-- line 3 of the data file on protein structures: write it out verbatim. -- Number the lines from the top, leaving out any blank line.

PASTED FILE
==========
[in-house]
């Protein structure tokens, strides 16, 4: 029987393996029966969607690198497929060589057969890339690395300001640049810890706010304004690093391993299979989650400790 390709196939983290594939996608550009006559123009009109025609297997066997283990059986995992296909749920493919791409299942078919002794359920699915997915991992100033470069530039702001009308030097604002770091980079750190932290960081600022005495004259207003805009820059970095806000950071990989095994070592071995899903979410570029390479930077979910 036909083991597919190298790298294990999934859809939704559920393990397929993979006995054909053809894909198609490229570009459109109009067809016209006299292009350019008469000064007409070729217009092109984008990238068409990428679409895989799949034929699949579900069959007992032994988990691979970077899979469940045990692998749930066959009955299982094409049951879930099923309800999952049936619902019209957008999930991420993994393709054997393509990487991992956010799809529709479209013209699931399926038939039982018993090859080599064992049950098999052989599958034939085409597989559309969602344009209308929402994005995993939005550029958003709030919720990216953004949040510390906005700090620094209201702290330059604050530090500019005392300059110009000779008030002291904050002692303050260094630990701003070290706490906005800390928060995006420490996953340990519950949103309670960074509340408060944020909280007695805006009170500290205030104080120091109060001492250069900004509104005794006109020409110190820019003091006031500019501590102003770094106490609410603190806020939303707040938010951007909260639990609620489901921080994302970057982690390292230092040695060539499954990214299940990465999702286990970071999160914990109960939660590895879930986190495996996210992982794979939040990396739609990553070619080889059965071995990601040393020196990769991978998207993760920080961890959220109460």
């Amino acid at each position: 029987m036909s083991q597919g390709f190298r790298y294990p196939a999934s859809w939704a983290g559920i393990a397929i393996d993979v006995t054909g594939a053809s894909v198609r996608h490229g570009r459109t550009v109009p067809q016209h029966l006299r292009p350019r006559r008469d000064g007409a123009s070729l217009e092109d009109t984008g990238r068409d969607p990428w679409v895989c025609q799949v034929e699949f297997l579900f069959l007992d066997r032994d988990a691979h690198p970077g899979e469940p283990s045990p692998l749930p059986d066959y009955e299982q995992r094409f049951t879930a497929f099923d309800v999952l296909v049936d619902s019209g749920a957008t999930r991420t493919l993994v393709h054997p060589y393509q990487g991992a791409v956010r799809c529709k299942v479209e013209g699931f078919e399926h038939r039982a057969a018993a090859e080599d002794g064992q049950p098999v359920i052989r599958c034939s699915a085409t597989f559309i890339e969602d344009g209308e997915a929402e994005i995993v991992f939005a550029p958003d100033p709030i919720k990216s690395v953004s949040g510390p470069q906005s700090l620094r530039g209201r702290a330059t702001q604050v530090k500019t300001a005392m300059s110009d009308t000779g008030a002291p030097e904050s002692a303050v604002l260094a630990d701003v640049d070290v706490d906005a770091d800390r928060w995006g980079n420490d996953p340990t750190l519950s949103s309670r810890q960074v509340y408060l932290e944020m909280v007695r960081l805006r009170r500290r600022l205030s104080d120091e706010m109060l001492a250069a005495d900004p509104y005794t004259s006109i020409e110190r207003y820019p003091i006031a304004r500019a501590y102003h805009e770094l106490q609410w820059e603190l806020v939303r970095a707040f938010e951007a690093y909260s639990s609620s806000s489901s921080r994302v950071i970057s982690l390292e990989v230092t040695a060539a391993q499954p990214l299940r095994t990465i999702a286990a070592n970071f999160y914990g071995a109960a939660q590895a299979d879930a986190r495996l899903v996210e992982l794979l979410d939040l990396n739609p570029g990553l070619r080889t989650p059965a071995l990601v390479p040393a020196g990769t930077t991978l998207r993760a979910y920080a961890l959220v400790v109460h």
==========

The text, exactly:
């Amino acid at each position: 029987m036909s083991q597919g390709f190298r790298y294990p196939a999934s859809w939704a983290g559920i393990a397929i393996d993979v006995t054909g594939a053809s894909v198609r996608h490229g570009r459109t550009v109009p067809q016209h029966l006299r292009p350019r006559r008469d000064g007409a123009s070729l217009e092109d009109t984008g990238r068409d969607p990428w679409v895989c025609q799949v034929e699949f297997l579900f069959l007992d066997r032994d988990a691979h690198p970077g899979e469940p283990s045990p692998l749930p059986d066959y009955e299982q995992r094409f049951t879930a497929f099923d309800v999952l296909v049936d619902s019209g749920a957008t999930r991420t493919l993994v393709h054997p060589y393509q990487g991992a791409v956010r799809c529709k299942v479209e013209g699931f078919e399926h038939r039982a057969a018993a090859e080599d002794g064992q049950p098999v359920i052989r599958c034939s699915a085409t597989f559309i890339e969602d344009g209308e997915a929402e994005i995993v991992f939005a550029p958003d100033p709030i919720k990216s690395v953004s949040g510390p470069q906005s700090l620094r530039g209201r702290a330059t702001q604050v530090k500019t300001a005392m300059s110009d009308t000779g008030a002291p030097e904050s002692a303050v604002l260094a630990d701003v640049d070290v706490d906005a770091d800390r928060w995006g980079n420490d996953p340990t750190l519950s949103s309670r810890q960074v509340y408060l932290e944020m909280v007695r960081l805006r009170r500290r600022l205030s104080d120091e706010m109060l001492a250069a005495d900004p509104y005794t004259s006109i020409e110190r207003y820019p003091i006031a304004r500019a501590y102003h805009e770094l106490q609410w820059e603190l806020v939303r970095a707040f938010e951007a690093y909260s639990s609620s806000s489901s921080r994302v950071i970057s982690l390292e990989v230092t040695a060539a391993q499954p990214l299940r095994t990465i999702a286990a070592n970071f999160y914990g071995a109960a939660q590895a299979d879930a986190r495996l899903v996210e992982l794979l979410d939040l990396n739609p570029g990553l070619r080889t989650p059965a071995l990601v390479p040393a020196g990769t930077t991978l998207r993760a979910y920080a961890l959220v400790v109460h």